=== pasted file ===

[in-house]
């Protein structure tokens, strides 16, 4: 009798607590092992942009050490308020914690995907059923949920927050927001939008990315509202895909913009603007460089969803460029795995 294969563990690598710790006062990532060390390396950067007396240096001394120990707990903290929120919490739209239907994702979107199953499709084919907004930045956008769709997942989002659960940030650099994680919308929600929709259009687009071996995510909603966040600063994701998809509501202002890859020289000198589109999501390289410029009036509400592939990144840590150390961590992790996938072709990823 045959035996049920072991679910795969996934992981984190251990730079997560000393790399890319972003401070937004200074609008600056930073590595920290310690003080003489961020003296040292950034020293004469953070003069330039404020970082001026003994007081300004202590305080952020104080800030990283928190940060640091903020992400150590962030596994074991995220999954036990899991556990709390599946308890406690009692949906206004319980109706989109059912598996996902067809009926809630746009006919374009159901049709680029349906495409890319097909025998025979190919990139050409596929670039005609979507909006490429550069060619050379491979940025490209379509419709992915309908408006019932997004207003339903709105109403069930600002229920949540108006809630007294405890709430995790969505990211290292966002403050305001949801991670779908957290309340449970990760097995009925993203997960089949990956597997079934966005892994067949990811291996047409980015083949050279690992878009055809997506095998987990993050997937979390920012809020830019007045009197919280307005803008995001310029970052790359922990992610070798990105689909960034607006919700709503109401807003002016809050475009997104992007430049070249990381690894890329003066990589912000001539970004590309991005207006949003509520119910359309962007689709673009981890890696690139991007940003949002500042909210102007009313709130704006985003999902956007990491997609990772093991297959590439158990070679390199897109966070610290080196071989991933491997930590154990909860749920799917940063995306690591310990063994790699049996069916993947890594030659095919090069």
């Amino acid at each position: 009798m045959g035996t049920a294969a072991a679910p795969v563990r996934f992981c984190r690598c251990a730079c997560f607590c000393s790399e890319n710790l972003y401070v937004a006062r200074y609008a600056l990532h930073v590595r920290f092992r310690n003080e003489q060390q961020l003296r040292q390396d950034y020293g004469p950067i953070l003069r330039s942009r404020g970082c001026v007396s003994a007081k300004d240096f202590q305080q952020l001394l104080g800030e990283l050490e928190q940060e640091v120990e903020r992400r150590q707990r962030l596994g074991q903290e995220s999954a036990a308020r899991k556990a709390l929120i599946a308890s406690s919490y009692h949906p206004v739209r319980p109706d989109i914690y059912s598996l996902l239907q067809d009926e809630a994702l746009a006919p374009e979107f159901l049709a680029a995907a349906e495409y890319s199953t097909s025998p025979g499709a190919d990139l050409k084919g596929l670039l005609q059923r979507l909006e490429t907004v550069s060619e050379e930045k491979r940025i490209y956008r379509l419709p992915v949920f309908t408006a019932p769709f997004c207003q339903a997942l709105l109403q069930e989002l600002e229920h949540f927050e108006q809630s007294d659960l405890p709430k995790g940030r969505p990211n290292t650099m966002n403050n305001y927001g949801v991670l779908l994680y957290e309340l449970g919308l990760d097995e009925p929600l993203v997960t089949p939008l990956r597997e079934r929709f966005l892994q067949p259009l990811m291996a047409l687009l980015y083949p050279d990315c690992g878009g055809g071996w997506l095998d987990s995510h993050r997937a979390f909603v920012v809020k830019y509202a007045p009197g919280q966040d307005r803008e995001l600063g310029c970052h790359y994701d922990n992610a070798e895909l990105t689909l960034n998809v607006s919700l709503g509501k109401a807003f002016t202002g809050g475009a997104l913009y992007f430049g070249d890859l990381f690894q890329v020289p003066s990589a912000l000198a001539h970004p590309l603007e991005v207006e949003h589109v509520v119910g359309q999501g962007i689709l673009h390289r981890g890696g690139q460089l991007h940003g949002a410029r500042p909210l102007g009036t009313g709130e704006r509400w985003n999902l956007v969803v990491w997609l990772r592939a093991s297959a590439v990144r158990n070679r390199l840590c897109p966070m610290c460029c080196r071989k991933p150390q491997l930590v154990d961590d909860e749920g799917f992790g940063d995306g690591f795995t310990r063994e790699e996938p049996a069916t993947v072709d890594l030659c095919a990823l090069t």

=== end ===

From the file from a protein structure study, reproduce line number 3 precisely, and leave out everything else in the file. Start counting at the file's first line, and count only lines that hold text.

């Amino acid at each position: 009798m045959g035996t049920a294969a072991a679910p795969v563990r996934f992981c984190r690598c251990a730079c997560f607590c000393s790399e890319n710790l972003y401070v937004a006062r200074y609008a600056l990532h930073v590595r920290f092992r310690n003080e003489q060390q961020l003296r040292q390396d950034y020293g004469p950067i953070l003069r330039s942009r404020g970082c001026v007396s003994a007081k300004d240096f202590q305080q952020l001394l104080g800030e990283l050490e928190q940060e640091v120990e903020r992400r150590q707990r962030l596994g074991q903290e995220s999954a036990a308020r899991k556990a709390l929120i599946a308890s406690s919490y009692h949906p206004v739209r319980p109706d989109i914690y059912s598996l996902l239907q067809d009926e809630a994702l746009a006919p374009e979107f159901l049709a680029a995907a349906e495409y890319s199953t097909s025998p025979g499709a190919d990139l050409k084919g596929l670039l005609q059923r979507l909006e490429t907004v550069s060619e050379e930045k491979r940025i490209y956008r379509l419709p992915v949920f309908t408006a019932p769709f997004c207003q339903a997942l709105l109403q069930e989002l600002e229920h949540f927050e108006q809630s007294d659960l405890p709430k995790g940030r969505p990211n290292t650099m966002n403050n305001y927001g949801v991670l779908l994680y957290e309340l449970g919308l990760d097995e009925p929600l993203v997960t089949p939008l990956r597997e079934r929709f966005l892994q067949p259009l990811m291996a047409l687009l980015y083949p050279d990315c690992g878009g055809g071996w997506l095998d987990s995510h993050r997937a979390f909603v920012v809020k830019y509202a007045p009197g919280q966040d307005r803008e995001l600063g310029c970052h790359y994701d922990n992610a070798e895909l990105t689909l960034n998809v607006s919700l709503g509501k109401a807003f002016t202002g809050g475009a997104l913009y992007f430049g070249d890859l990381f690894q890329v020289p003066s990589a912000l000198a001539h970004p590309l603007e991005v207006e949003h589109v509520v119910g359309q999501g962007i689709l673009h390289r981890g890696g690139q460089l991007h940003g949002a410029r500042p909210l102007g009036t009313g709130e704006r509400w985003n999902l956007v969803v990491w997609l990772r592939a093991s297959a590439v990144r158990n070679r390199l840590c897109p966070m610290c460029c080196r071989k991933p150390q491997l930590v154990d961590d909860e749920g799917f992790g940063d995306g690591f795995t310990r063994e790699e996938p049996a069916t993947v072709d890594l030659c095919a990823l090069t």